Published: Feb. 4, 2022
By: Liz Ryan, Lara Nicholson, Rachel Mipro, LSU Manship School News Service
BATON ROUGE, La. (LSU Manship School News Service) — Aditya Shah was a junior at Hightstown High School in New Jersey in 2015 when he and his AP Government and Politics classmates began studying cold cases involving Ku Klux Klan murders in the South.
Out of curiosity, the students filed a public records request with the help of their teacher, Stuart Wexler, to learn more about some of these cases.
After about a year of waiting, Shah and his classmates had received only a few documents – and those were heavily redacted of vital information despite the cases being so old.
“We realized that this process is inefficient, and it takes too long and that something has to be done to change it,” Shah said in an interview.
From there, the students embarked on drafting a bill and a longshot effort to persuade lawmakers to turn it into law. Congress followed through in 2018, creating the Civil Rights Cold Case Records Collection Act, and now the law is finally about to be implemented.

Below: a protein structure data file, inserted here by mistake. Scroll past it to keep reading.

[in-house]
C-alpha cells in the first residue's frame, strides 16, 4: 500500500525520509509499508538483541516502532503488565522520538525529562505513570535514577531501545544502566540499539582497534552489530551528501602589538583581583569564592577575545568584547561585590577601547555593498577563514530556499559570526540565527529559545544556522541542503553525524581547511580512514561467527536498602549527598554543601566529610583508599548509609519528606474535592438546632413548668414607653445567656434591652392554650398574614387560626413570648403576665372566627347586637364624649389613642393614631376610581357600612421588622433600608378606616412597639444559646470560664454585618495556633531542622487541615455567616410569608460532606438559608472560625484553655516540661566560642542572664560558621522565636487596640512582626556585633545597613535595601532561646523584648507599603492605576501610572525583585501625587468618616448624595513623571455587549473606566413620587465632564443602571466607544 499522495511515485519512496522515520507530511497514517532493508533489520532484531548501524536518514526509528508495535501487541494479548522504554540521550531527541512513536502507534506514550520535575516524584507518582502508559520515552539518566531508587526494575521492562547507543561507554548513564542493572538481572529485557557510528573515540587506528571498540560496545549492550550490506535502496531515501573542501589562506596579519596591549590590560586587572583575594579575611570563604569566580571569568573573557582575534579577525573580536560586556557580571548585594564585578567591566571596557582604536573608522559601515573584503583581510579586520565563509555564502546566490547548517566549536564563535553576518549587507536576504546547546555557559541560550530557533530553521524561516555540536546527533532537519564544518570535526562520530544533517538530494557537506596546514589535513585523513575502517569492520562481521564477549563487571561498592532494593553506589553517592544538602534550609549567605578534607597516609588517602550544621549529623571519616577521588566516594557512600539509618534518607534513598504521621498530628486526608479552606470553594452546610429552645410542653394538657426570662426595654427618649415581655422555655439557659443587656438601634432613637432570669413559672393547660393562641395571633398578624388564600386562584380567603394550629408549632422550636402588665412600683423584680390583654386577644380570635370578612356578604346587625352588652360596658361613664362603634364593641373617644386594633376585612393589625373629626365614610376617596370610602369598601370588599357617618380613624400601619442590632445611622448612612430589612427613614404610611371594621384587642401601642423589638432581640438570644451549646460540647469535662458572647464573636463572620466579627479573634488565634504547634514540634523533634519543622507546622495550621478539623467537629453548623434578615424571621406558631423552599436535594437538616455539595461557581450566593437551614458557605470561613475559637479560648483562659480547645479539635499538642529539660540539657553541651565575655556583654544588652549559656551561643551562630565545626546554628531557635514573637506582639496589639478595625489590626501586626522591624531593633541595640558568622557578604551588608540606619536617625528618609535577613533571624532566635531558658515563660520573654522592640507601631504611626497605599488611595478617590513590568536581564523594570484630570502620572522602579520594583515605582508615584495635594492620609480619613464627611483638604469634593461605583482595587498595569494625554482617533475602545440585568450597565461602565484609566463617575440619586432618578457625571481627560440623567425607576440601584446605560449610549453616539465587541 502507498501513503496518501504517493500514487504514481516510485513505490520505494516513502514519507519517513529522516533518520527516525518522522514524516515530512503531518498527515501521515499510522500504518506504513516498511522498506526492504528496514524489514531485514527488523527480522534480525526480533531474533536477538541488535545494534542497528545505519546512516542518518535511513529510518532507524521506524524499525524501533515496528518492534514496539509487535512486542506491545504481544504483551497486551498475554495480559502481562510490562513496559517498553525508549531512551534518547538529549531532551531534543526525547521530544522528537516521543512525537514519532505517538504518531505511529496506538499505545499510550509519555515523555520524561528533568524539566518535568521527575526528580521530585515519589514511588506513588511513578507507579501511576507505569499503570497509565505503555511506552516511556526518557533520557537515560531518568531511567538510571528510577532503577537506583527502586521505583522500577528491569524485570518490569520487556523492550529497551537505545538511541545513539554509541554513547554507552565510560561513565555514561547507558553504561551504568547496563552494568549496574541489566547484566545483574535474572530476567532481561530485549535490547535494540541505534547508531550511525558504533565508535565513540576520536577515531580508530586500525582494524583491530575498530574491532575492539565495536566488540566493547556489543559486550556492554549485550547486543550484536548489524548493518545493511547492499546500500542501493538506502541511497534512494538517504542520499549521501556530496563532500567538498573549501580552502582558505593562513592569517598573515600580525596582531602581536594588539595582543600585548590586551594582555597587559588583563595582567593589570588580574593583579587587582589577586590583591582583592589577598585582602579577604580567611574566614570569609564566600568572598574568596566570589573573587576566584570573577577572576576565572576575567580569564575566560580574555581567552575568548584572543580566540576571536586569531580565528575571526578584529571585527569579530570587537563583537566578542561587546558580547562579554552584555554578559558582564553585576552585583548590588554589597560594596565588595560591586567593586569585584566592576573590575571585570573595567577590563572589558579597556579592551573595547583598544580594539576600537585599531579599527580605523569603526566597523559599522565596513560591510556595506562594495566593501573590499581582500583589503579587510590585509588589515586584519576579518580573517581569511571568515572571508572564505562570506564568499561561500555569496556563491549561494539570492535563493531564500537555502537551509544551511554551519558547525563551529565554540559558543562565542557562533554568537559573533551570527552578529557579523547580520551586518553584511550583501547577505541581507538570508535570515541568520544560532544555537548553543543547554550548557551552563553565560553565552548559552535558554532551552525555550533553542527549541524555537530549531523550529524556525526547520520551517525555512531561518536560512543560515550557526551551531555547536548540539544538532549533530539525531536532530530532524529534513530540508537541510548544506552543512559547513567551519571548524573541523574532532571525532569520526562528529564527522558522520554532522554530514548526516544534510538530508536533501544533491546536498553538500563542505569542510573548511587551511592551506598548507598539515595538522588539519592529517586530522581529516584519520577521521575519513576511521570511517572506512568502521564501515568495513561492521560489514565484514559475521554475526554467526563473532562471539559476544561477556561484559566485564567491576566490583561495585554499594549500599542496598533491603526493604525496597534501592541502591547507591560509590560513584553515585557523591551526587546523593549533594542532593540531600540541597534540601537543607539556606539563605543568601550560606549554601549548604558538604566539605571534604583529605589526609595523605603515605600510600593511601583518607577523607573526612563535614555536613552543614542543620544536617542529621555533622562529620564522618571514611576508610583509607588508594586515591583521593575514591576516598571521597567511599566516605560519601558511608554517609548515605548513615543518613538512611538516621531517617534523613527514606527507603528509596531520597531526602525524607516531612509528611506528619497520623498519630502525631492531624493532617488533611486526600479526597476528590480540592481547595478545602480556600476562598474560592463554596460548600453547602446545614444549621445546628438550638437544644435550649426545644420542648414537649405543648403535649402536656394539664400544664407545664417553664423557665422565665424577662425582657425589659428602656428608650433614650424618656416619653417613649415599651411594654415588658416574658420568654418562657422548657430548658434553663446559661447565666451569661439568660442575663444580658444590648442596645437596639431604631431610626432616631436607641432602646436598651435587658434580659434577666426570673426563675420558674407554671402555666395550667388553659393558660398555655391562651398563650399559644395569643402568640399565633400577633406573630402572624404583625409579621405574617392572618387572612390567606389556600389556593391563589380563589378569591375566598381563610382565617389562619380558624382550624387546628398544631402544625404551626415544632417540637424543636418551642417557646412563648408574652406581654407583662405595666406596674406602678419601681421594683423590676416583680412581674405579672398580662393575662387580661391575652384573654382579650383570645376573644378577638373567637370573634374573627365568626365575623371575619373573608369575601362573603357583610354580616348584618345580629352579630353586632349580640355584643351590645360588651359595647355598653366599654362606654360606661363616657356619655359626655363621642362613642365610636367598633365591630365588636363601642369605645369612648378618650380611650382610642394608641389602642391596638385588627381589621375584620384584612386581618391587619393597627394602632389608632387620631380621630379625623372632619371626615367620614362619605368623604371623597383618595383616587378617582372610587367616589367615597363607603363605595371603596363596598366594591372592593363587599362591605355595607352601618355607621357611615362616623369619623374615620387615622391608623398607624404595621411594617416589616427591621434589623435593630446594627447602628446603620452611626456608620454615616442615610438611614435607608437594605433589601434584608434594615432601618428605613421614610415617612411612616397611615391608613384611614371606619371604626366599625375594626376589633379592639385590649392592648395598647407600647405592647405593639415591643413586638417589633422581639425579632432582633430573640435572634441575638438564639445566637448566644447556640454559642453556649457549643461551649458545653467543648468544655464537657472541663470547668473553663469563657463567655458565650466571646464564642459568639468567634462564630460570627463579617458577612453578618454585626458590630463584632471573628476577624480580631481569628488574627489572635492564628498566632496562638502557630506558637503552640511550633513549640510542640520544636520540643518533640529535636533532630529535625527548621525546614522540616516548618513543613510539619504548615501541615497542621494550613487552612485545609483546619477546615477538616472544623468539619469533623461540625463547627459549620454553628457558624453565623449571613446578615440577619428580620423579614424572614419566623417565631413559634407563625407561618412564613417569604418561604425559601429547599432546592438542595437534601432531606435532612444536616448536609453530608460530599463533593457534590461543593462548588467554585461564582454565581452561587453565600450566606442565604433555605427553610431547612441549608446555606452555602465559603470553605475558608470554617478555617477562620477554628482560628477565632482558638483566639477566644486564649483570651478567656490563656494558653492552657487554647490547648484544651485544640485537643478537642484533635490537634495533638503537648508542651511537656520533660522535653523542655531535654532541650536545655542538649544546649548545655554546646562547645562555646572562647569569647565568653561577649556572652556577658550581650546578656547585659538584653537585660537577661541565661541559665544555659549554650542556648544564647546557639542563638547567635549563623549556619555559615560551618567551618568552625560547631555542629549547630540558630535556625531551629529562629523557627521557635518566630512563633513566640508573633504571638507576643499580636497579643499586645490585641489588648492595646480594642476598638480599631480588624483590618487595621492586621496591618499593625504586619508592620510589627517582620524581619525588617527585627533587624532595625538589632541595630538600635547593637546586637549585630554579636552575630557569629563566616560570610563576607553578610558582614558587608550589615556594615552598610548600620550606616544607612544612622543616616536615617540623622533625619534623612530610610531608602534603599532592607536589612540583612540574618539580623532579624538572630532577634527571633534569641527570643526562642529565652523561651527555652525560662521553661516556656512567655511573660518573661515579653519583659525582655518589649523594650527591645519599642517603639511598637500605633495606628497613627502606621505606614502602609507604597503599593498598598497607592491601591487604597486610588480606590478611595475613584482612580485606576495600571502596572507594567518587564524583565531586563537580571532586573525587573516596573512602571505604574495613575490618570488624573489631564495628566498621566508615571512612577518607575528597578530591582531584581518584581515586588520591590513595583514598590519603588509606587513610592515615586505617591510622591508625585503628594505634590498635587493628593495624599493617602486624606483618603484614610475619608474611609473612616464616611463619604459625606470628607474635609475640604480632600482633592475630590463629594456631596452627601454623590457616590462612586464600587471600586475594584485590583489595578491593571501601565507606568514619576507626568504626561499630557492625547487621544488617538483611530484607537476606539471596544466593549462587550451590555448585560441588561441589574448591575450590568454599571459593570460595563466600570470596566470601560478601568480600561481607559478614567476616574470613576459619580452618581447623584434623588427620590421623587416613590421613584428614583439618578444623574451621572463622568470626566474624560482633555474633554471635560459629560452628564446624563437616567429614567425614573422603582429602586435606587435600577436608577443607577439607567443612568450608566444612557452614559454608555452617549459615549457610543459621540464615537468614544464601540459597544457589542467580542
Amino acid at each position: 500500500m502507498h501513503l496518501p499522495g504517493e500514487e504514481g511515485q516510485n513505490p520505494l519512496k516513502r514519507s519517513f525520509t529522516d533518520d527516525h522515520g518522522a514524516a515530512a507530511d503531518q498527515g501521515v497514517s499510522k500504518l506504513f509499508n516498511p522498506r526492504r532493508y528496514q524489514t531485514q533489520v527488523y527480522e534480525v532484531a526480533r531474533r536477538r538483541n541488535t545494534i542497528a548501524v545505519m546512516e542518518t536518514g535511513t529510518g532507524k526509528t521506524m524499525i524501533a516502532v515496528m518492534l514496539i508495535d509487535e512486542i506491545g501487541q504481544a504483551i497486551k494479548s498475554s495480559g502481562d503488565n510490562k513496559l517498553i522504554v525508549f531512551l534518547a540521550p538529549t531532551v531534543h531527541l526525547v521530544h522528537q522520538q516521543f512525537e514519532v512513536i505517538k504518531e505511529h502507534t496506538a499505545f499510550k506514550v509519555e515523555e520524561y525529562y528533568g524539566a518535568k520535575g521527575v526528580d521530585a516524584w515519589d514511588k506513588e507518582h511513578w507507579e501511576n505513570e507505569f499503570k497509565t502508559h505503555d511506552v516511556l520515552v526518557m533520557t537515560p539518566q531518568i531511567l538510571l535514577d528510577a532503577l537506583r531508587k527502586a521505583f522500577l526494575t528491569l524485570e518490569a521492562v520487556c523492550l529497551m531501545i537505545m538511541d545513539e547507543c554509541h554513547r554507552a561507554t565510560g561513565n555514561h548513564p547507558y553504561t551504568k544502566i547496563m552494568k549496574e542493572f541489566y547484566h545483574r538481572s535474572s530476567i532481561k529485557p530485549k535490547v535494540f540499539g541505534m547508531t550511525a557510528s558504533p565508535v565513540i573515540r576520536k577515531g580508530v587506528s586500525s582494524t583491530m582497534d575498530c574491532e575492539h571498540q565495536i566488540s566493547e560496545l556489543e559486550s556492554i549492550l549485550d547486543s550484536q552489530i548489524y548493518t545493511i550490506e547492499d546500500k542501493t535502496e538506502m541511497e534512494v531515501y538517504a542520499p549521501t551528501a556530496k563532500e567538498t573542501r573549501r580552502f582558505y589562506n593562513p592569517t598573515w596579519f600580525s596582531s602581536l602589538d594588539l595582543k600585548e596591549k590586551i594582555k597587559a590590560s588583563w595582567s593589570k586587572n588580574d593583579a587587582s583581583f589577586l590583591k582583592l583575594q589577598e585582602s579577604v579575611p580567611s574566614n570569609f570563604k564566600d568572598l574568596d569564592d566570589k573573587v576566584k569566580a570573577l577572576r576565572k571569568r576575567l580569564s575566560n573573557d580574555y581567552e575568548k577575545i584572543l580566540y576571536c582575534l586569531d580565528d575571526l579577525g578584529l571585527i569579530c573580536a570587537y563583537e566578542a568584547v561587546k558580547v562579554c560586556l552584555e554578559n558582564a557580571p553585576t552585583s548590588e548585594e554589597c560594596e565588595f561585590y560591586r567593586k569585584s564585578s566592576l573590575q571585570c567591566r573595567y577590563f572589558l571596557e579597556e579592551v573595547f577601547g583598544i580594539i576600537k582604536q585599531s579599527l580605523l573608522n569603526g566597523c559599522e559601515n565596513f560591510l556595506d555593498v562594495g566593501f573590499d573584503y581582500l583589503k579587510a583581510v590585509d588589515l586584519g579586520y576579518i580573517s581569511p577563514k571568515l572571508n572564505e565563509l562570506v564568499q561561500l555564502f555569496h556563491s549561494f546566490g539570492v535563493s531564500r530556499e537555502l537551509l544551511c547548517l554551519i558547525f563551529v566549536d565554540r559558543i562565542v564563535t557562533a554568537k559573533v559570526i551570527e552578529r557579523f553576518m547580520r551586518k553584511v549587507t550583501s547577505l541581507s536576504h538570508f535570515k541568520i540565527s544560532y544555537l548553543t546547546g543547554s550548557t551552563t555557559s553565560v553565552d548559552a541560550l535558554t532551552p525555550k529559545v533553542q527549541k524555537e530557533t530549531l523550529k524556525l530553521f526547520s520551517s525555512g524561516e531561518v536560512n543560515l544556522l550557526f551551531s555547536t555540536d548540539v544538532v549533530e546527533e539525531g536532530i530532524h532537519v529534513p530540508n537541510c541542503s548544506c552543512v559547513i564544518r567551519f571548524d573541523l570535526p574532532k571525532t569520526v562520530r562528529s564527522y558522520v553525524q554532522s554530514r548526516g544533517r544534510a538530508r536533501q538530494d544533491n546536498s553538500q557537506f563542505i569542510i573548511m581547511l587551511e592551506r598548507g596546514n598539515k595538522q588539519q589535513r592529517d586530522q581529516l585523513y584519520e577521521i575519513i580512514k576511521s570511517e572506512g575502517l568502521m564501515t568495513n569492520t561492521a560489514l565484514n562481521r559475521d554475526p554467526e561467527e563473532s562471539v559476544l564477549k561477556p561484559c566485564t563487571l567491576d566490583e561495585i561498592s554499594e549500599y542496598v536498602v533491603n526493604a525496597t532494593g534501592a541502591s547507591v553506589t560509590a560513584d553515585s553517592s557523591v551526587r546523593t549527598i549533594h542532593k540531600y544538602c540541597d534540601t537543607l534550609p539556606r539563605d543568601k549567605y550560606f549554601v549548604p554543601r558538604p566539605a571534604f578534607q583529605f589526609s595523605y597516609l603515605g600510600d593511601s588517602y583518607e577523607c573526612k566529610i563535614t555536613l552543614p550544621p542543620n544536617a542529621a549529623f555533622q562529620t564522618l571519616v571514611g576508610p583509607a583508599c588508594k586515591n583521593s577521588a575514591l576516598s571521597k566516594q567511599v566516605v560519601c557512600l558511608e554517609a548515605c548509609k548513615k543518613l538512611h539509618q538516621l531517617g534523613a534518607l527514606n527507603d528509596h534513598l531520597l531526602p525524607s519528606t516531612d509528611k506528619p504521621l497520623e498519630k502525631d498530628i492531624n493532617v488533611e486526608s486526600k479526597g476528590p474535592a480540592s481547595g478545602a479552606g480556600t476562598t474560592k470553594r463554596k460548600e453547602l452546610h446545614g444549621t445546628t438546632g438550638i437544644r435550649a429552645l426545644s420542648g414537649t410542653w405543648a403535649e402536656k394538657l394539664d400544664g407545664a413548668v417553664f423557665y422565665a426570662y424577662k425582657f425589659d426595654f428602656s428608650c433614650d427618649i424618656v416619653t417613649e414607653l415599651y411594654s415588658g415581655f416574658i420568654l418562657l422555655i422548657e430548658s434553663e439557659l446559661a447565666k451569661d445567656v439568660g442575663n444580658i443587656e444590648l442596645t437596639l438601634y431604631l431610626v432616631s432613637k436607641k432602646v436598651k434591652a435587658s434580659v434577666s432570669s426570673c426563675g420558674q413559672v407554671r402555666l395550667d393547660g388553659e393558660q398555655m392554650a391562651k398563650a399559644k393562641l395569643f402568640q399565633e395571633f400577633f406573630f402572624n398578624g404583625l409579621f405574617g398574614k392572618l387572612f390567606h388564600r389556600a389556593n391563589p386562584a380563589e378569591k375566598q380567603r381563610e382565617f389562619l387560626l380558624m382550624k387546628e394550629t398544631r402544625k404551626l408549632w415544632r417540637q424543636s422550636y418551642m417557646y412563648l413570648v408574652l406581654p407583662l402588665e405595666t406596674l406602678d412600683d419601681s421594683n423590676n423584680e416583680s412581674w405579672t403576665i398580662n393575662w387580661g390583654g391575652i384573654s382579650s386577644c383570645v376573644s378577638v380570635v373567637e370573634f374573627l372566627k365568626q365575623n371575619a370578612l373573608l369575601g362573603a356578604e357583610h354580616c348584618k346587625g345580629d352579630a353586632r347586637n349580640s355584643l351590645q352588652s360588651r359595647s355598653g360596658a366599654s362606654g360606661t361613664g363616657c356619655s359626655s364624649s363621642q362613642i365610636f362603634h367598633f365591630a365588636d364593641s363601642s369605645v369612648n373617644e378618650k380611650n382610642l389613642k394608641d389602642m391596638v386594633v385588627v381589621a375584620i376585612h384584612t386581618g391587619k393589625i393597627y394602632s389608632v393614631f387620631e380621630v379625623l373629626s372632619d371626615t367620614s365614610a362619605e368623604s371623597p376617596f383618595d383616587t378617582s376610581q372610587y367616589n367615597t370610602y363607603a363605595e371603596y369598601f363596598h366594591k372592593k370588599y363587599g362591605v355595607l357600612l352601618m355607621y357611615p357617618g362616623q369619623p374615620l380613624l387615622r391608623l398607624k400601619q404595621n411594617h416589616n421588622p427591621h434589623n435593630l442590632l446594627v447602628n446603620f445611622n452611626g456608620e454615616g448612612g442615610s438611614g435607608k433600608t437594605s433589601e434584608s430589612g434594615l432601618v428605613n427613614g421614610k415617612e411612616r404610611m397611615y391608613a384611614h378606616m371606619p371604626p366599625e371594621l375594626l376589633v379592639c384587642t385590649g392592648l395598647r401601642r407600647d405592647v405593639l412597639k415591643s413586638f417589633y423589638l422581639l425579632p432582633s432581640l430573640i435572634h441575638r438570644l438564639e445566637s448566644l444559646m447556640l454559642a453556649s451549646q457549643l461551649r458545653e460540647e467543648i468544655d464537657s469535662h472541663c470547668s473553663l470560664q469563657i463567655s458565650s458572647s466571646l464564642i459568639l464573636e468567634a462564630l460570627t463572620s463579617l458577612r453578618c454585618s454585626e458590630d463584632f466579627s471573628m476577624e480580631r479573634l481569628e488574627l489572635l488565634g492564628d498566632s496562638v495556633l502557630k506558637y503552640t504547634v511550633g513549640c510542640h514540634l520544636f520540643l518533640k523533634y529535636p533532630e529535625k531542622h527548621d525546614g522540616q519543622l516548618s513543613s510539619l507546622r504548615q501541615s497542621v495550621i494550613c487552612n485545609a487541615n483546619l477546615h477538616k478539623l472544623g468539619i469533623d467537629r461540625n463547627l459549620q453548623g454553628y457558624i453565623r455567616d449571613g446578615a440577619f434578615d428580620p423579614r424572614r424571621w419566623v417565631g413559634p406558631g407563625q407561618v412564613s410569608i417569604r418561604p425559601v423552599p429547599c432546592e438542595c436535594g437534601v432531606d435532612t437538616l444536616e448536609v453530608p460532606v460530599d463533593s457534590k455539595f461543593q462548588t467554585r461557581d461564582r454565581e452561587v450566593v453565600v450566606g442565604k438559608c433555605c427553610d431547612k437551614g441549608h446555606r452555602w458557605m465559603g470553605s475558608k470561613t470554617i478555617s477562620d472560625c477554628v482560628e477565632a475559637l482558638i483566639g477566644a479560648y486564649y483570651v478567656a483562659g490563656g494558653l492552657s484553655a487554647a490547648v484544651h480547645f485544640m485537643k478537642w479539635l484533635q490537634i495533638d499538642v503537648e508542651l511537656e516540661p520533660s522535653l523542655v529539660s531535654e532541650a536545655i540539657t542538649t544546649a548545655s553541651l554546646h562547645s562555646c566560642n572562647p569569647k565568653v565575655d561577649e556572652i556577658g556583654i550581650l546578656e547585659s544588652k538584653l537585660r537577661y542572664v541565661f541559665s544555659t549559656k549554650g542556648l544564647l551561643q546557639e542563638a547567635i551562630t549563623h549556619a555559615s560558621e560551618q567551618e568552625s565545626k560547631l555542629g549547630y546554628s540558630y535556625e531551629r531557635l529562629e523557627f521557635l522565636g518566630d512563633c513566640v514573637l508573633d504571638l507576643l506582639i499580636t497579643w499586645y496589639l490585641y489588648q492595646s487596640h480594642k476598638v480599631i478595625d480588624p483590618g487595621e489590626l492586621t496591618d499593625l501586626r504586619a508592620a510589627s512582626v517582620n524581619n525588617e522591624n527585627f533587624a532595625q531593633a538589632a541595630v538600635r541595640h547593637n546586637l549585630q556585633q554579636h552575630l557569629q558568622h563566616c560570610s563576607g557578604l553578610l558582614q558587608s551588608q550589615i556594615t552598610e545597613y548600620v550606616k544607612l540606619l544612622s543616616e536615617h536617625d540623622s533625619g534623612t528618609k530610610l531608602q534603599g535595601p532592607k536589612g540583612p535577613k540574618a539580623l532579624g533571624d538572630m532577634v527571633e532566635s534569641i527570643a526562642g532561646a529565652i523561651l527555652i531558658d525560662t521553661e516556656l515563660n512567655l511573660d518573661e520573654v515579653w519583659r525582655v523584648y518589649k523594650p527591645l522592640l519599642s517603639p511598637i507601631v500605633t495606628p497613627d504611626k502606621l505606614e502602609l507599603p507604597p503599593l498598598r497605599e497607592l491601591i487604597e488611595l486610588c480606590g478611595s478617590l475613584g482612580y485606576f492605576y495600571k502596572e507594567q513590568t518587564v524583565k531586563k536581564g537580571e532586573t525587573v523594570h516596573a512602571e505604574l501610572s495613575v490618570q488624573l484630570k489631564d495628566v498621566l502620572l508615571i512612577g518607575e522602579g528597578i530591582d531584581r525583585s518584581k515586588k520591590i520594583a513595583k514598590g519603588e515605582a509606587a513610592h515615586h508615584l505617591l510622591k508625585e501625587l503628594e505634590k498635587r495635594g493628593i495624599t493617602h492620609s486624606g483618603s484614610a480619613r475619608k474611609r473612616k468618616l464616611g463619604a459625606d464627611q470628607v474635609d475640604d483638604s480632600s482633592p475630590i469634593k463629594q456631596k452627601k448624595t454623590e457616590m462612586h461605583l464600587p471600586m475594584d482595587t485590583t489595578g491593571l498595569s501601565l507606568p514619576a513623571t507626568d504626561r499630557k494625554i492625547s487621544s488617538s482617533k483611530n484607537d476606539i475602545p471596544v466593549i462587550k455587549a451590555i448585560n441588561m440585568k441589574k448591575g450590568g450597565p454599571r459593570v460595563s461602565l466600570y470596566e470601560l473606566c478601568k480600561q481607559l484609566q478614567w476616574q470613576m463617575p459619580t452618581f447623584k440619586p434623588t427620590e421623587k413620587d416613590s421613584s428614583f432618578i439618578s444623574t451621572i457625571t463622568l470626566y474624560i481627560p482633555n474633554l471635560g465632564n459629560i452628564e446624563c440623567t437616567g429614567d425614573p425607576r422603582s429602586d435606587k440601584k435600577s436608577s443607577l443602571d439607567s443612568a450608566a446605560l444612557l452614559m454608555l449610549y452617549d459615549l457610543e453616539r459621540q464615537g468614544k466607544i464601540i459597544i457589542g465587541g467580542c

A U.S. Senate committee approved four nominees last week to serve on a national board tasked with reviewing and eventually releasing to the public hundreds of thousands of pages of FBI documents on murder cases from the civil-rights era.
Once the full Senate approves them, the nominees, all university professors, will be able to get to work reviewing FBI files. Congress has appropriated $4 million for the effort, and it raises the possibility of fulfilling the hopes of historians, journalists, and victims’ family members still searching for answers to unsolved homicides.
In Louisiana alone, 15 victims from that era have been included among cases that the FBI has reviewed, and the board members could help prompt the release of more of those records.
Read more at KLFY